Toni Preckwinkle Will Not Run For Mayor
By Chuck Sudo in News on Jul 15, 2014 7:40PM
Photo via Toni Preckwinkle's Facebook page.
All the wishful thinking for a Rahm Emanuel-Toni Preckwinkle race for mayor may now cease. Preckwinkle, the Cook County Board President, absolutely, positively, definitively ruled out a mayoral run Tuesday, saying that her work to clean up and streamline county government is not complete.
The Sun-Times, citing sources close to Preckwinkle, broke the story a few moments ago. Sun-Times reporter Kate N. Grossman tweeted the following statement from Preckwinkle.
More Toni: "I made a commitment to reform Cook County's criminal justice system, transform our healthcare system."— Kate N. Grossman (@KateGrossman1) July 15, 2014
More on why Toni won't run: "We are making progress, but we still have work to do."— Kate N. Grossman (@KateGrossman1) July 15, 2014
More on why Toni won't run: "I am passionate about making Cook County a more fair and efficient place to live and work."— Kate N. Grossman (@KateGrossman1) July 15, 2014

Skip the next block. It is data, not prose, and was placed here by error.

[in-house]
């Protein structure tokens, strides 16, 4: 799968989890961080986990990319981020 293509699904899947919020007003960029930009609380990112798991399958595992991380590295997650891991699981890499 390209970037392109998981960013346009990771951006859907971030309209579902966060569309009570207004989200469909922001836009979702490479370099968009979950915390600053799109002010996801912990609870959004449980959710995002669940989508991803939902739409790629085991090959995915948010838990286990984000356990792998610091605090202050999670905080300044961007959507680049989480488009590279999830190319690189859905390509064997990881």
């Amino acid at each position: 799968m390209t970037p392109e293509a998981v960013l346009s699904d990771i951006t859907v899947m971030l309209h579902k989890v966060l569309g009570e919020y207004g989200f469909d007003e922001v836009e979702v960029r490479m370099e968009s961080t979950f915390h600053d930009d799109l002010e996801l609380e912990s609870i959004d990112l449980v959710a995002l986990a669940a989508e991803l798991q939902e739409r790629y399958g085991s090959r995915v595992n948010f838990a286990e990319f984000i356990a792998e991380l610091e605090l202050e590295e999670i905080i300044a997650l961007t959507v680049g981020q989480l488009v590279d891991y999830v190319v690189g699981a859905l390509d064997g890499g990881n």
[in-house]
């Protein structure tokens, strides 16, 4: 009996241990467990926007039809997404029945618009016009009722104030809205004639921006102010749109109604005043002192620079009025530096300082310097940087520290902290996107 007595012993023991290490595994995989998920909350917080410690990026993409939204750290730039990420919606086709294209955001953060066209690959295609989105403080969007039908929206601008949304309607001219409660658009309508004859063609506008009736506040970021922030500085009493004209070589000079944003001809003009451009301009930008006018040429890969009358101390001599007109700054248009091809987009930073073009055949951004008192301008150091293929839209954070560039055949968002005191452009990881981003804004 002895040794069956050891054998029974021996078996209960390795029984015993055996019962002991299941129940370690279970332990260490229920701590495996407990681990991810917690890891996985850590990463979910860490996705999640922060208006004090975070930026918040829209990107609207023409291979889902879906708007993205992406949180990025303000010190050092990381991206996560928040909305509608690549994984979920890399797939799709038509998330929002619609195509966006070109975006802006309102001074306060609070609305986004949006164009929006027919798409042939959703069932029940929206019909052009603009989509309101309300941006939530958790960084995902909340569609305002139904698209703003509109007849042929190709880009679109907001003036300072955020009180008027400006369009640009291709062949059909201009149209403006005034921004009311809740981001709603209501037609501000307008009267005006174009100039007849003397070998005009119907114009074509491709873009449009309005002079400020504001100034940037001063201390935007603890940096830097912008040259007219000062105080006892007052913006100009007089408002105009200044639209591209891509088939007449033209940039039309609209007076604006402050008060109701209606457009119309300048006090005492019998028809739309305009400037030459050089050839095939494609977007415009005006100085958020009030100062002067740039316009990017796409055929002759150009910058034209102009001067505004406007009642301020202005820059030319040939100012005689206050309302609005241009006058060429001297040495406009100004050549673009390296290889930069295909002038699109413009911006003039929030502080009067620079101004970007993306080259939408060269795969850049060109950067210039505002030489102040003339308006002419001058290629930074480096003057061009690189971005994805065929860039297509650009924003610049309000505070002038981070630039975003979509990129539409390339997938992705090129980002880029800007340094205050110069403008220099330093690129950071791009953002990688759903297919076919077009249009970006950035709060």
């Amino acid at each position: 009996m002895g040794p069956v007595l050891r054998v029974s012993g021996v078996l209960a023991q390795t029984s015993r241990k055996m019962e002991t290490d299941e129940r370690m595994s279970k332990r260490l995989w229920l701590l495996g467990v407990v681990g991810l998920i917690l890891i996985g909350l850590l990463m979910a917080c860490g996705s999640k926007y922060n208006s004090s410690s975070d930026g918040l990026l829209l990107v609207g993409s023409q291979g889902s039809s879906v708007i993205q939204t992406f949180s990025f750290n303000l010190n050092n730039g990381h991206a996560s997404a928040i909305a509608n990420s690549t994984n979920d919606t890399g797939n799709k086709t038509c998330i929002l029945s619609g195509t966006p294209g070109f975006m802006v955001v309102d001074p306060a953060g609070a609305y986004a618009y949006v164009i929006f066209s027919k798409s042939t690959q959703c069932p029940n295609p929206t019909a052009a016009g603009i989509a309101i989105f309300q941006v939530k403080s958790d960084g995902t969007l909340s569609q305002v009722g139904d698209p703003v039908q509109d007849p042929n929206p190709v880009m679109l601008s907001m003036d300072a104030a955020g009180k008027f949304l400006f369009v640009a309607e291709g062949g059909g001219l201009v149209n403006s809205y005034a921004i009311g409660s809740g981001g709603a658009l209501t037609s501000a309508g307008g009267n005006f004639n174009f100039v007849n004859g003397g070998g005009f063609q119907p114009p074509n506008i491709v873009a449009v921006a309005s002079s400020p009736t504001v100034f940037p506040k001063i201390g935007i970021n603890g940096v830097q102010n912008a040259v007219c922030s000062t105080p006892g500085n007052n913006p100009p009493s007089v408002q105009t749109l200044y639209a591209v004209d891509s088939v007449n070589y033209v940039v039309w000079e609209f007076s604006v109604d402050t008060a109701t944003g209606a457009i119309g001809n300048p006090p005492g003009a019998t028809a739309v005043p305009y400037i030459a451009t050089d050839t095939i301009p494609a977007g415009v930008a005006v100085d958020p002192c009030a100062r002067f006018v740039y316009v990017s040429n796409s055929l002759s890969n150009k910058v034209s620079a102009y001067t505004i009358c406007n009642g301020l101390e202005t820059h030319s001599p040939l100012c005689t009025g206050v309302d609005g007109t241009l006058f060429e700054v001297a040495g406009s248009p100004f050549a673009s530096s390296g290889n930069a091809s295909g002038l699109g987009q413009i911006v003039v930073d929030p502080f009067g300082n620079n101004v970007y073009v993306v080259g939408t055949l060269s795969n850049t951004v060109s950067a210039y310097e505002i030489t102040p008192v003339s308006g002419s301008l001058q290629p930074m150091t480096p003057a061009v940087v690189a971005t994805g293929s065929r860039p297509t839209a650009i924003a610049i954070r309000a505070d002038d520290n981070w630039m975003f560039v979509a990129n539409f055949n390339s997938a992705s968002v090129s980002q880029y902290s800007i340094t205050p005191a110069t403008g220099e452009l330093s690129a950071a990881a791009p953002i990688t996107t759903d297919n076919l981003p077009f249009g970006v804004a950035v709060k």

Preckwinkle has consistently said her focus was on her re-election campaign for County Board President but polls have shown her winning in head-to-head matchups against Emanuel. The most recent Sun-Times poll that showed Karen Lewis with a nine-point advantage over the mayor also had Preckwinkle holding a nearly 25 point advantage over Emanuel. Unlike Lewis, Preckwinkle's appeal crossed racial lines.
The Tribune, citing other sources, reports Preckwinkle had grown increasingly tired with the questions about if she would mount a mayoral campaign, which she would have to undertake before she was even sworn in for a second term as County Board President.
Emanuel (whom we imagine is breathing a sigh of relief) released a statement responding to Preckwinkle's announcement.
"Toni Preckwinkle has been a strong partner in tackling many of the challenges facing Chicago neighborhoods, and an outspoken voice for criminal justice and pension reform. The unprecedented cooperation between the City and County has produced more than $65 million in taxpayer savings, a reformed workforce board that's finding jobs for more Chicagoans, and expanded partnership to expand minority and women-owned businesses. I agree that we have more work to do together on these and other issues so that we can find ways to improve Chicago and Cook County for everybody."